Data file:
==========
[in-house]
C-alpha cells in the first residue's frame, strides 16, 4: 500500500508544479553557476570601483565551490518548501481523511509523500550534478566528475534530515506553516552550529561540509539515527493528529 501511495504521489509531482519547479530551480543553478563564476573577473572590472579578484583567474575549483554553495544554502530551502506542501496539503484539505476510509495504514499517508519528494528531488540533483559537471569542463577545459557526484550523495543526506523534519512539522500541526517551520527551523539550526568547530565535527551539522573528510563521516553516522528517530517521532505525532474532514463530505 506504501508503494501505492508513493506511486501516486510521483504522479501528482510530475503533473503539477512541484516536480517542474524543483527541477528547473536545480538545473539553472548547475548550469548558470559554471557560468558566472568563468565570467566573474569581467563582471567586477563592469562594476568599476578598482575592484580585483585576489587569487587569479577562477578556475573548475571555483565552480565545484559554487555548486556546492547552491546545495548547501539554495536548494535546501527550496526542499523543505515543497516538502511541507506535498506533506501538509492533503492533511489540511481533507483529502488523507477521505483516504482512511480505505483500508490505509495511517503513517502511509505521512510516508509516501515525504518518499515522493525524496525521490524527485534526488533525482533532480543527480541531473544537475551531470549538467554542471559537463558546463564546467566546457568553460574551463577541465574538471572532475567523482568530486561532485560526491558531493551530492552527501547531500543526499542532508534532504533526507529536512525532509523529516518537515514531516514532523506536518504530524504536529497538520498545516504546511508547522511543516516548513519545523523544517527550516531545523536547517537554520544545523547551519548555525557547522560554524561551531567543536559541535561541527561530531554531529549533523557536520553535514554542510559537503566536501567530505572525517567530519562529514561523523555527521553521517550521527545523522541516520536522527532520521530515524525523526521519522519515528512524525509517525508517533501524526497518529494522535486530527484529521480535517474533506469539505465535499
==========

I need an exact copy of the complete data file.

[in-house]
C-alpha cells in the first residue's frame, strides 16, 4: 500500500508544479553557476570601483565551490518548501481523511509523500550534478566528475534530515506553516552550529561540509539515527493528529 501511495504521489509531482519547479530551480543553478563564476573577473572590472579578484583567474575549483554553495544554502530551502506542501496539503484539505476510509495504514499517508519528494528531488540533483559537471569542463577545459557526484550523495543526506523534519512539522500541526517551520527551523539550526568547530565535527551539522573528510563521516553516522528517530517521532505525532474532514463530505 506504501508503494501505492508513493506511486501516486510521483504522479501528482510530475503533473503539477512541484516536480517542474524543483527541477528547473536545480538545473539553472548547475548550469548558470559554471557560468558566472568563468565570467566573474569581467563582471567586477563592469562594476568599476578598482575592484580585483585576489587569487587569479577562477578556475573548475571555483565552480565545484559554487555548486556546492547552491546545495548547501539554495536548494535546501527550496526542499523543505515543497516538502511541507506535498506533506501538509492533503492533511489540511481533507483529502488523507477521505483516504482512511480505505483500508490505509495511517503513517502511509505521512510516508509516501515525504518518499515522493525524496525521490524527485534526488533525482533532480543527480541531473544537475551531470549538467554542471559537463558546463564546467566546457568553460574551463577541465574538471572532475567523482568530486561532485560526491558531493551530492552527501547531500543526499542532508534532504533526507529536512525532509523529516518537515514531516514532523506536518504530524504536529497538520498545516504546511508547522511543516516548513519545523523544517527550516531545523536547517537554520544545523547551519548555525557547522560554524561551531567543536559541535561541527561530531554531529549533523557536520553535514554542510559537503566536501567530505572525517567530519562529514561523523555527521553521517550521527545523522541516520536522527532520521530515524525523526521519522519515528512524525509517525508517533501524526497518529494522535486530527484529521480535517474533506469539505465535499